10:33 PM CDT, September 24, 2013
Two years ago, when the Red Sox were opening their state-of-the-art spring training facility only 5 miles away from the Twins' good-enough one, Ron Gardenhire noted how little things change around the Lee County Sports Complex.
"I'm glad I got a new chair,'' Gardenhire said. "Boston must have been selling the old stuff. Not much remodeling here.''
Gardenhire could find himself in plush digs next spring. The Cubs are moving into their $99 million complex in Mesa in February, and it's not too far-fetched to see Gardenhire as the manager when it opens.
Joe Girardi's possible free agency is the main reason Cubs President Theo Epstein says it's too early to say definitively manager Dale Sveum will return for the third year on his contract. But Girardi is not the only potential upgrade that is being weighed within the baseball bunker.
Epstein and general manager Jed Hoyer want to find a manager who can win while developing young players, and few organizations (the Rays, A's, Braves and Cardinals, maybe) have done a better job of that than the Twins over the last two decades.
When Gardenhire replaced Tom Kelly in 2002, the Twins were becoming competitive again after the breakup of their core that won the World Series in 1987 and '91. His first team was led by a 26-year-old Torii Hunter and included a 25-year-old A.J. Pierzynski and two talented 23-year-olds in Johan Santana and Michael Cuddyer. It was an instant hit, winning the American League Central, and would win the division six times in a span of nine years.
That seems like ancient history at this point. The Twins are in their fourth season at Target Field in the Twin Cities, and this is their third straight 90-loss season. Attendance has fallen by almost 1 million since 2010, and while the thin roster is the issue owner Jim Pohlad is considering changing managers.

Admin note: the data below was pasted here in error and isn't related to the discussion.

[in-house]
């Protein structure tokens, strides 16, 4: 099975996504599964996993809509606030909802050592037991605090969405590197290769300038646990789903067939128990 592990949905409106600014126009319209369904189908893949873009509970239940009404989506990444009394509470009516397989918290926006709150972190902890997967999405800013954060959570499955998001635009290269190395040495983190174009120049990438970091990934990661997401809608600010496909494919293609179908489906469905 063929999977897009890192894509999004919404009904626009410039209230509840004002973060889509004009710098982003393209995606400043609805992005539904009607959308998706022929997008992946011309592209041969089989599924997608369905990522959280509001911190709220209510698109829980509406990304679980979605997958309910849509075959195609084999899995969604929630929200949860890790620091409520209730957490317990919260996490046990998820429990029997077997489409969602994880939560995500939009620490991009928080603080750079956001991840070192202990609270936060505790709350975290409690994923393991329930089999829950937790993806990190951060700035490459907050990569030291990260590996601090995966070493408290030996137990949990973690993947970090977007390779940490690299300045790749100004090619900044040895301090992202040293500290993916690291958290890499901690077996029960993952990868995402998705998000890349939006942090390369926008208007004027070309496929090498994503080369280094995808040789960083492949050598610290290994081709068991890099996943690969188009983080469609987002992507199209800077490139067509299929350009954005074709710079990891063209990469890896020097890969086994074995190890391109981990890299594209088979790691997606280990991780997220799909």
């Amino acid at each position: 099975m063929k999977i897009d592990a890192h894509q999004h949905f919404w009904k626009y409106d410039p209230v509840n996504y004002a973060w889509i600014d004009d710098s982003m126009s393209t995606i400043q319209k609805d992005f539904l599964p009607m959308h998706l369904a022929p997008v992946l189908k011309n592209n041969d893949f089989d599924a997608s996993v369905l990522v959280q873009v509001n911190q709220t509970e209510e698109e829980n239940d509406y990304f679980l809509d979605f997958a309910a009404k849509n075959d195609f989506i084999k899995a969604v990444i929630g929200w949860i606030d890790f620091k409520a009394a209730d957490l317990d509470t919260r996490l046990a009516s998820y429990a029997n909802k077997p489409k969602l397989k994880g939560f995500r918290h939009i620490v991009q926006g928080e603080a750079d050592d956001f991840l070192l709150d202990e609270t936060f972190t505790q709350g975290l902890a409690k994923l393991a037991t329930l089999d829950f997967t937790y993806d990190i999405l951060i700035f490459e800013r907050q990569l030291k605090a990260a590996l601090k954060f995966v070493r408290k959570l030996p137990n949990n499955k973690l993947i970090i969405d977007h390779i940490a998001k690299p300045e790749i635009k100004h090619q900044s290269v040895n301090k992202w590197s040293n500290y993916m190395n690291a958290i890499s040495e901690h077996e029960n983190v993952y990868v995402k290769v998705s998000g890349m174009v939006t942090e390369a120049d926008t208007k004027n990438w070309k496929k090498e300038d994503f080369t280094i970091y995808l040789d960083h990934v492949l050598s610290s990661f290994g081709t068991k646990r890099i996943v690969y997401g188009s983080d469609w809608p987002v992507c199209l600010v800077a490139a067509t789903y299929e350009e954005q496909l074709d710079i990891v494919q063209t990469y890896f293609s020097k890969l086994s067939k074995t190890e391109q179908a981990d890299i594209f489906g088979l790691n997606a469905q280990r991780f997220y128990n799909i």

Gardenhire has been a talking point for Twins fans since the Yankees swept a 94-victory Twins team in the Division Series four seasons ago. That gave the Twins a 1-6 record in posteason series under Gardenhire, with the lone first-round success so long ago that it was chronicled in Michael Lewis' book, "Moneyball.''
Patrick Reusse, a Minneapolis Star Tribune columnist who has been an authority on the Twins' franchise since it played games at the old Met, has been saying since early summer that Gardenhire is a dead manager walking. General manager Terry Ryan consistently has defended Gardenhire, however, saying to blame him for the roster he put together (including $23 million man Joe Mauer), and not the manager.
A showdown between Ryan and Pohlad moves closer every day, and no one seems to know what will happen when push comes to shove. It's possible Pohlad will allow Ryan to stick with Gardenhire but only in a lingering-death type scenario, with the dreaded one-year extension, a pat on the back and a mandate to "go get 'em.''
Will Gardenhire take that option? He's very loyal, so he might, but probably not before weighing the chances he could last past 2014 with an over-matched roster against the job offers he could get elsewhere.
Girardi, without question, is the guy Epstein truly covets. But are his family's Midwest ties and the prospect of more ugliness with Alex Rodriguez enough reason to leave the Yankees?
That's debatable, highly debatable. You don't just walk away from the Yankees, do you? But the Boston Globe's Nick Cafardo recently quoted an unnamed Yankee official saying the chances of Girardi staying were "70/30.'' That's a long way from 100 percent, isn't it?
When September rolled around in 2011, it seemed highly unlikely Epstein would leave the Red Sox to try to capture baseball's Holy Grail with the Cubs. But it no longer seemed unthinkable this deep that September. That's where the Girardi-to-the-Cubs scenario seems at this point. Although to be fair, I think Epstein was clearer in the signals he was sending than Girardi has been. It shouldn't surprise anyone if he quietly accepted a contract extension at any point.
It's at that point that Gardenhire's availability could determine whether the Cubs stick with Sveum or make a change. Or something else could be in play that nobody has picked up on.
One way or another, the next couple of weeks will be interesting.
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